PLOS ONE has republished data that were abruptly removed two weeks ago after the authors expressed concerns they did not have permission to release them.
The dataset — de-identified information from people with chronic fatigue syndrome — was removed May 18, noting it was “published in error.” But this week, the journal republished the dataset, saying the authors’ university had been consulted, and the dataset could be released.
This paper has drawn scrutiny for its similarities to a controversial “PACE” trial of chronic fatigue syndrome.
Here’s the second correction notice for “Therapist Effects and the Impact of Early Therapeutic Alliance on Symptomatic Outcome in Chronic Fatigue Syndrome,” released June 1:
The dataset originally included as S1 Dataset was removed in consideration of possible restrictions for the public availability of the data related to the wording of the original consent form for the trial. Upon consultation with the authors’ university it has been established that the file may be publicly shared as it reports de-identified data. Please view S1 Dataset here.
The Data Availability statement for the article is revised to read: The authors have prepared a dataset that fulfills requirements in terms of anonymity and confidentiality of trial participants, and which contains only those variables which are relevant to the present study. Data are available as Supporting Information.
As of today, the Data Availability statement on the paper had not yet been revised, and contains the message posted after the initial correction notice removing the dataset:
Data Availability: Our ethical permission did not expressly permit us to share patient data, even anonymised patient data, in a public forum. Data will be made available to bona fide researchers on application to the principal investigator, Alison Wearden or the trial statistician, Graham Dunn.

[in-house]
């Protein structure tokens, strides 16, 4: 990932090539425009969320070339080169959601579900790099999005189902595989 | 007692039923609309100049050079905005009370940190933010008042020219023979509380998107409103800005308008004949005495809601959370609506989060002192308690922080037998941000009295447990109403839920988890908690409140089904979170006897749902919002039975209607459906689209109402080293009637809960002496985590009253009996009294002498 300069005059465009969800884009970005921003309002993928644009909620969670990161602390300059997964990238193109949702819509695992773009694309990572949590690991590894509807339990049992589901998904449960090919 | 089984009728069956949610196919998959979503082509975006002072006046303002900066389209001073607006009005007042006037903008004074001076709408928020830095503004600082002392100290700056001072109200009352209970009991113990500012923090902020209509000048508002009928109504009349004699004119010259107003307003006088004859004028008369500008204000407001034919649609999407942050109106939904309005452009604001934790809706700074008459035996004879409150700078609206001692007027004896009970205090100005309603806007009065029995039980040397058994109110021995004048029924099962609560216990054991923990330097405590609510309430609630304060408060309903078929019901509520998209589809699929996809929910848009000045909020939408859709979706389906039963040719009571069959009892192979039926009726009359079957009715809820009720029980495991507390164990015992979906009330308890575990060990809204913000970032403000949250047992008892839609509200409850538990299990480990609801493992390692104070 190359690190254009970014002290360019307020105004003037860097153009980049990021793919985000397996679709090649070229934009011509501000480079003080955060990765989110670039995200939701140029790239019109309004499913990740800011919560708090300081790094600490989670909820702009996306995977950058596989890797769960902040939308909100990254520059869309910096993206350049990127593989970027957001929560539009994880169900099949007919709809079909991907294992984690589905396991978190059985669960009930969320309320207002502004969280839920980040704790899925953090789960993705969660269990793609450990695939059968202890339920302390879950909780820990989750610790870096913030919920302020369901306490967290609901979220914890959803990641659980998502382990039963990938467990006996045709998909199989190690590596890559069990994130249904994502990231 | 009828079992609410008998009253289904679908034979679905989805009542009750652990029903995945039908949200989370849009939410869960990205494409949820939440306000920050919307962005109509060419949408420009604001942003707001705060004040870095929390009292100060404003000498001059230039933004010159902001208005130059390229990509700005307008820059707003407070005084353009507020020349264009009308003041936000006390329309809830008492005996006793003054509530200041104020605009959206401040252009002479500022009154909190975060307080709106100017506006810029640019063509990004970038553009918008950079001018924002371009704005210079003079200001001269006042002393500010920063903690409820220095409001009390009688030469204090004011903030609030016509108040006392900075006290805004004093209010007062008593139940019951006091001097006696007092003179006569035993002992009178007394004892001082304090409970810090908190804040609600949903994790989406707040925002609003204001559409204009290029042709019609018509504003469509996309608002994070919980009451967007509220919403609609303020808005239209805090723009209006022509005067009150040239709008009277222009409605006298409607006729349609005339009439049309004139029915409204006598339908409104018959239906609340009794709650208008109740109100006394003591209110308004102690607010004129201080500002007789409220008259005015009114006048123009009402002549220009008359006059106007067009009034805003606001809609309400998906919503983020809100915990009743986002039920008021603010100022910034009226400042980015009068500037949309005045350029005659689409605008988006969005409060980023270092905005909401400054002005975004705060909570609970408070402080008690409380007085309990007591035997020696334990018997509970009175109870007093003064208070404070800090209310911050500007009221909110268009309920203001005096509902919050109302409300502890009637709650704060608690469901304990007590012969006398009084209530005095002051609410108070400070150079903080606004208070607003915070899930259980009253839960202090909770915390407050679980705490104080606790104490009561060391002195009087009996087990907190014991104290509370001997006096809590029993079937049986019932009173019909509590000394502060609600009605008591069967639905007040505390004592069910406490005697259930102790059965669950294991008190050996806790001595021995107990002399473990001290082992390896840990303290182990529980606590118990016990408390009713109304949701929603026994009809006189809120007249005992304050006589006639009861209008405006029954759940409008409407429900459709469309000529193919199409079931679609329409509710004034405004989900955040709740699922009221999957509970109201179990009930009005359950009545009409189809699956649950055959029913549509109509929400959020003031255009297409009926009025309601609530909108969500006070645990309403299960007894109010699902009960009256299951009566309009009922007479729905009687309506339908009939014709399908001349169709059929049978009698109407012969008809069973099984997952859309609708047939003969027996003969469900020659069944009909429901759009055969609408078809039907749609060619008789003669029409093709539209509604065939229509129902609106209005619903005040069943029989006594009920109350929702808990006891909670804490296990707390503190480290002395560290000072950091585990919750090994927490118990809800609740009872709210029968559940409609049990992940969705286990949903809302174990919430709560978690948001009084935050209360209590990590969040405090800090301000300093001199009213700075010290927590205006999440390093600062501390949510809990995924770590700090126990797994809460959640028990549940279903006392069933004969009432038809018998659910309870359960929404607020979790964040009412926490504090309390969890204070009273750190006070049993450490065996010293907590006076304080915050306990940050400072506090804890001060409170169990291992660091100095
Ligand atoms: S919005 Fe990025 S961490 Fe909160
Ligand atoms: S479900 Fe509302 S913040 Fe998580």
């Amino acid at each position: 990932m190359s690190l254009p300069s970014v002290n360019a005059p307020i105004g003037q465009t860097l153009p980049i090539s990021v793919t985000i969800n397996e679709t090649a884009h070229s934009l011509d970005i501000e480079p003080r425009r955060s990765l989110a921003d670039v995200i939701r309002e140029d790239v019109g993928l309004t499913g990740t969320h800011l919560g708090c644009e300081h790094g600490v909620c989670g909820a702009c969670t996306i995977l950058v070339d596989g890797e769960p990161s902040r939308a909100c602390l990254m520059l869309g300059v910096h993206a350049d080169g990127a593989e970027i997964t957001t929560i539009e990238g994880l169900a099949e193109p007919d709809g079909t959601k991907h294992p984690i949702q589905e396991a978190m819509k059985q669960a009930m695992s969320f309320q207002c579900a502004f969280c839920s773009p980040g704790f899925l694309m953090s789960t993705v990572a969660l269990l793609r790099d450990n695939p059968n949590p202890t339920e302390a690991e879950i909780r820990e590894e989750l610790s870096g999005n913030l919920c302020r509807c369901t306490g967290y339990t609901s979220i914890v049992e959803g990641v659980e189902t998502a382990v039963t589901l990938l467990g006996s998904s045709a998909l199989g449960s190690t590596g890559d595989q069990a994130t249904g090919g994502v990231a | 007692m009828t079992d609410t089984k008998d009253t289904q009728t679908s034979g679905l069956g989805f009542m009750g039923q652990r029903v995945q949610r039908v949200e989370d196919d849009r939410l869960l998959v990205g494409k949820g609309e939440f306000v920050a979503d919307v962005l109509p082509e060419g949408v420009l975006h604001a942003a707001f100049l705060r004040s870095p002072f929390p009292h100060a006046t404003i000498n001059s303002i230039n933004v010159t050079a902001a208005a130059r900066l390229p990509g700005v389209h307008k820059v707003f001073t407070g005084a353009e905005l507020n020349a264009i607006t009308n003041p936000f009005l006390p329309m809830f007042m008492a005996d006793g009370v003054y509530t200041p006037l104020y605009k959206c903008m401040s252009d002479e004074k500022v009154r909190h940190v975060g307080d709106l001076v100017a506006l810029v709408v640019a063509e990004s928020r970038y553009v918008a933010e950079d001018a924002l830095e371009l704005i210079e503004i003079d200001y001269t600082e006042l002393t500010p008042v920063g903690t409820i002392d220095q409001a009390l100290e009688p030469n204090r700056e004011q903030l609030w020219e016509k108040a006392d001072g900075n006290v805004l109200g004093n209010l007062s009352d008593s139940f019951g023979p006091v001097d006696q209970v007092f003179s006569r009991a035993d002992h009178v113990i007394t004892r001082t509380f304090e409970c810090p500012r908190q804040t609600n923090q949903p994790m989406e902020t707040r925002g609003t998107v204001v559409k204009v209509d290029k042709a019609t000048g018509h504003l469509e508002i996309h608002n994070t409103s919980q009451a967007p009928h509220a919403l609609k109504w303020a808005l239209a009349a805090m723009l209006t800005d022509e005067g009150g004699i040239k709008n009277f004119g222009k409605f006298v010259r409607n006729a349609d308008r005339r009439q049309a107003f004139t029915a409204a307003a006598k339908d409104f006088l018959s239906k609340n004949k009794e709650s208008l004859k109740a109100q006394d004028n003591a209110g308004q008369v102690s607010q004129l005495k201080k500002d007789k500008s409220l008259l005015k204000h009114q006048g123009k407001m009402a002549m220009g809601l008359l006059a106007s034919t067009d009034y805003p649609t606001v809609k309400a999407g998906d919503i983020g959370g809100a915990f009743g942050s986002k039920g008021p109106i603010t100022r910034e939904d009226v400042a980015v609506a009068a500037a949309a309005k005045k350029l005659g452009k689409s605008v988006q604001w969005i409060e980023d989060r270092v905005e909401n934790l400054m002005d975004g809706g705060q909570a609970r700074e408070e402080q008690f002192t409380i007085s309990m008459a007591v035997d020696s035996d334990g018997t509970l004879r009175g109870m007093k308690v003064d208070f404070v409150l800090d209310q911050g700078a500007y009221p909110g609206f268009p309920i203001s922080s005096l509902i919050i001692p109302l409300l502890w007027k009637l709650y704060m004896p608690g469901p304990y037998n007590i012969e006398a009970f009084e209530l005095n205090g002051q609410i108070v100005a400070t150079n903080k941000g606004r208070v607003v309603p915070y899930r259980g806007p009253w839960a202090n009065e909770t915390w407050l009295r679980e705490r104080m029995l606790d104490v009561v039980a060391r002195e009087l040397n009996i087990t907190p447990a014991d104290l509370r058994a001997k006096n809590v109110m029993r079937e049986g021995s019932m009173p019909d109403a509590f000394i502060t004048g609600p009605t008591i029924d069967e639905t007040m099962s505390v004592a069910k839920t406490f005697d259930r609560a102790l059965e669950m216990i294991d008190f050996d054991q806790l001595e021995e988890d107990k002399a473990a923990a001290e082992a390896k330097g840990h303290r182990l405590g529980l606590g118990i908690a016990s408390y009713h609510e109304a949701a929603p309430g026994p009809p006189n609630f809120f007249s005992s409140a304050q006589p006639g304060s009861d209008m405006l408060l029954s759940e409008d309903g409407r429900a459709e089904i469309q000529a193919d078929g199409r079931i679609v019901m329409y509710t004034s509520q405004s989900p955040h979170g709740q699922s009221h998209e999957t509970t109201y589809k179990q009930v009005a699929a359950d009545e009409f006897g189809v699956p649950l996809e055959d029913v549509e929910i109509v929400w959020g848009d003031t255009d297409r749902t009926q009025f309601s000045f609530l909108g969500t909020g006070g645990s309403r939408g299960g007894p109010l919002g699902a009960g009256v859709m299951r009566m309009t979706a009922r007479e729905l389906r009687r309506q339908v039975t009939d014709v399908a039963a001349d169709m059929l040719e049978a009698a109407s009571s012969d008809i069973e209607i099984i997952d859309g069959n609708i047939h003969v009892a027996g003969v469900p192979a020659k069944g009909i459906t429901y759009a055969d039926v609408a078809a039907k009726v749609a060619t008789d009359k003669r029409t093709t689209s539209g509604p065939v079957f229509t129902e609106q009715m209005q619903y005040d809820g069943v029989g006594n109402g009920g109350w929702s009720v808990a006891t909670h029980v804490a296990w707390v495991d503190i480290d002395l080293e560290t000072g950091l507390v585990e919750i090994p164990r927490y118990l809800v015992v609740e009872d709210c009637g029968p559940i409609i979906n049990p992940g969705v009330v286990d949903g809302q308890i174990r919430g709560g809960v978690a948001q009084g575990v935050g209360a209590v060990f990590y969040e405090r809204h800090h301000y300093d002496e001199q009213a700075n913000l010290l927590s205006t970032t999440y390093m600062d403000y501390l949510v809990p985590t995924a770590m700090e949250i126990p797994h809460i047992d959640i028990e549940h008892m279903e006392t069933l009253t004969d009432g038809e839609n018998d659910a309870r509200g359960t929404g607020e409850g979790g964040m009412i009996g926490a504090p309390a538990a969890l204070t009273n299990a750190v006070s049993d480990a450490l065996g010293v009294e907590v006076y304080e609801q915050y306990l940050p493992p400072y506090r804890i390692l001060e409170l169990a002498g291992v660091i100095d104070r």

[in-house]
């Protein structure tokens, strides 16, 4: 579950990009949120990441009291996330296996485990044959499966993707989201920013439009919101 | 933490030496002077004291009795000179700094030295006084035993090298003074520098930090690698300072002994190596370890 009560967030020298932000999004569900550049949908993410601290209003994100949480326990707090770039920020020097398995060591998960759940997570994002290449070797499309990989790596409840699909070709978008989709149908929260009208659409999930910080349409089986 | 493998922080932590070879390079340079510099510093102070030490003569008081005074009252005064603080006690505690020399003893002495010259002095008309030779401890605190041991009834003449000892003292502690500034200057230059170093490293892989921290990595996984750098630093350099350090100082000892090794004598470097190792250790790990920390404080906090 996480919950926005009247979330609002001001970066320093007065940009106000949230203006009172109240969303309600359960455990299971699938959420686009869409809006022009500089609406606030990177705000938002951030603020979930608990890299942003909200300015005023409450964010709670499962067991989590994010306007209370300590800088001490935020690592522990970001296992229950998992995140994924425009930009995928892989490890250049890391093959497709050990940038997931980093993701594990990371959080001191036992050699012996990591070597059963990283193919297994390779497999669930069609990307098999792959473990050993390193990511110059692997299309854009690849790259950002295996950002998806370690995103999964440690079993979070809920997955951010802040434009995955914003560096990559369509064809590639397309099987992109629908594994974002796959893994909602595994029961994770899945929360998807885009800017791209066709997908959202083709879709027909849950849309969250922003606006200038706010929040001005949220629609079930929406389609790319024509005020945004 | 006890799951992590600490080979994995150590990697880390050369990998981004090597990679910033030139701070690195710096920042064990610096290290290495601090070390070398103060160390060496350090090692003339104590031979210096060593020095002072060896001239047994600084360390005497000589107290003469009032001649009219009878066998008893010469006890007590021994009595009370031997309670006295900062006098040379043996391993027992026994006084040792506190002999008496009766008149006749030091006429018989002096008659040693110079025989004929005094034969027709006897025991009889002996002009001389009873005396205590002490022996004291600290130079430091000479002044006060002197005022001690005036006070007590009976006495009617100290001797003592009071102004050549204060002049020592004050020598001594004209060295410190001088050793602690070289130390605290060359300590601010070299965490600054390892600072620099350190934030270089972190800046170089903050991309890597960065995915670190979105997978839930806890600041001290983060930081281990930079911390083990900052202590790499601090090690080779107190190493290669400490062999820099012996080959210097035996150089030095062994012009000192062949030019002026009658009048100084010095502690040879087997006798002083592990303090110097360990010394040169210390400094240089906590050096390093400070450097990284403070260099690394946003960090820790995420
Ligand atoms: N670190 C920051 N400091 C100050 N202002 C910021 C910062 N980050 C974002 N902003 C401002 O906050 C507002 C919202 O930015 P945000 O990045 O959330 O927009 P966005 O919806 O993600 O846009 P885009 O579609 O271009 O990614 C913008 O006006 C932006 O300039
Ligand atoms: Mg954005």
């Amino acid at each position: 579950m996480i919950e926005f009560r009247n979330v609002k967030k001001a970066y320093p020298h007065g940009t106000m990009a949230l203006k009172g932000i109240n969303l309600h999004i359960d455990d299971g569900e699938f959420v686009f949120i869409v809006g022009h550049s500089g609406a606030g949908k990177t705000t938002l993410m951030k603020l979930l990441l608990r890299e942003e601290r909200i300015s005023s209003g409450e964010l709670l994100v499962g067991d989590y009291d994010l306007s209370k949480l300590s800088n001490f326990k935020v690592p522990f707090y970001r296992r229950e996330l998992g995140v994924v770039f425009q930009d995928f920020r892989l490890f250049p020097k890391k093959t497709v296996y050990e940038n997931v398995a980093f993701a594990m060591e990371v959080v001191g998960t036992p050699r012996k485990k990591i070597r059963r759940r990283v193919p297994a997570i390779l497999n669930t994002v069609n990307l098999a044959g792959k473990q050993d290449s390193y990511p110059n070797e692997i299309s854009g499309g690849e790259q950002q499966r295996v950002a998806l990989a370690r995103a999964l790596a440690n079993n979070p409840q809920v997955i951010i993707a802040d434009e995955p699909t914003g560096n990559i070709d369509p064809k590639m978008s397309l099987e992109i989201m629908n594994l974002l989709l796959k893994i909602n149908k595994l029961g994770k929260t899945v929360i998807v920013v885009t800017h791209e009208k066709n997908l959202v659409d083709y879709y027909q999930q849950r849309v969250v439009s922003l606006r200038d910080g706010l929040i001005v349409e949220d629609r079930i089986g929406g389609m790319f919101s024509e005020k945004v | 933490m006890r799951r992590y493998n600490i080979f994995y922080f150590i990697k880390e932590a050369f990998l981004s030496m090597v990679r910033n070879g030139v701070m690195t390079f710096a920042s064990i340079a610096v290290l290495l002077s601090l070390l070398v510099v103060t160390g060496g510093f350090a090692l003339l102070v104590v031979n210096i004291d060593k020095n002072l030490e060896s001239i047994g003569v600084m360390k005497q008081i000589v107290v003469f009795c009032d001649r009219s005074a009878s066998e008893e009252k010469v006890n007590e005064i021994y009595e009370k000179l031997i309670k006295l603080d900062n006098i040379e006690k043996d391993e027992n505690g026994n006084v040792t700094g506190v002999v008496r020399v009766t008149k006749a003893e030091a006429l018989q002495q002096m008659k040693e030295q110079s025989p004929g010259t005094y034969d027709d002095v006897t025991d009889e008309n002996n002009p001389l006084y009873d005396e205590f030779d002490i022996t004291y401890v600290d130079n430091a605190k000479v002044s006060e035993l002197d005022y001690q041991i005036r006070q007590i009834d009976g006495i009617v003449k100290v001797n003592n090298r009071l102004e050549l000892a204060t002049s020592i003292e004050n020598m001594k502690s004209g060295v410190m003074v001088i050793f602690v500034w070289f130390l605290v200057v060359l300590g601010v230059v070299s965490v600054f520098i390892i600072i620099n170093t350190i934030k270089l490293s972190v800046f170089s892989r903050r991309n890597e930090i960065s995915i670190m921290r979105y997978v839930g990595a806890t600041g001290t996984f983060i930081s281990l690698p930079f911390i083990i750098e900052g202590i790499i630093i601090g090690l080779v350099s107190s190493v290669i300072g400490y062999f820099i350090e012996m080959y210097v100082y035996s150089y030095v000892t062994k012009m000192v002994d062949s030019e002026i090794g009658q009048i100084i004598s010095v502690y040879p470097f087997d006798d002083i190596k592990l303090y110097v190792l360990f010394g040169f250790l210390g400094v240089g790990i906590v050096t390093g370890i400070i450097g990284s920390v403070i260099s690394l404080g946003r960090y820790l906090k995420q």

PLOS has a very clear requirement about data availability:
PLOS journals require authors to make all data underlying the findings described in their manuscript fully available without restriction, with rare exception.
Data from both this study and PACE — whose consent form is very similar — have been subjected to a number of freedom of information requests. When authors of a PACE trial sub-analysis in PLOS ONE refused to share their data, the journal added an editor’s note — which looked a lot like an Expression of Concern.
Update 6/6/16 7:26 a.m. eastern: We’ve heard from Wearden, who explained why the data were re-added to the paper:
It was not that the University had to give permission for the release of the [data], it was just that when I took advice from the University’s research integrity and governance unit, they said that they thought our ethical permission would allow open access to de-identified data.
Hat tip: Tate Mitchell
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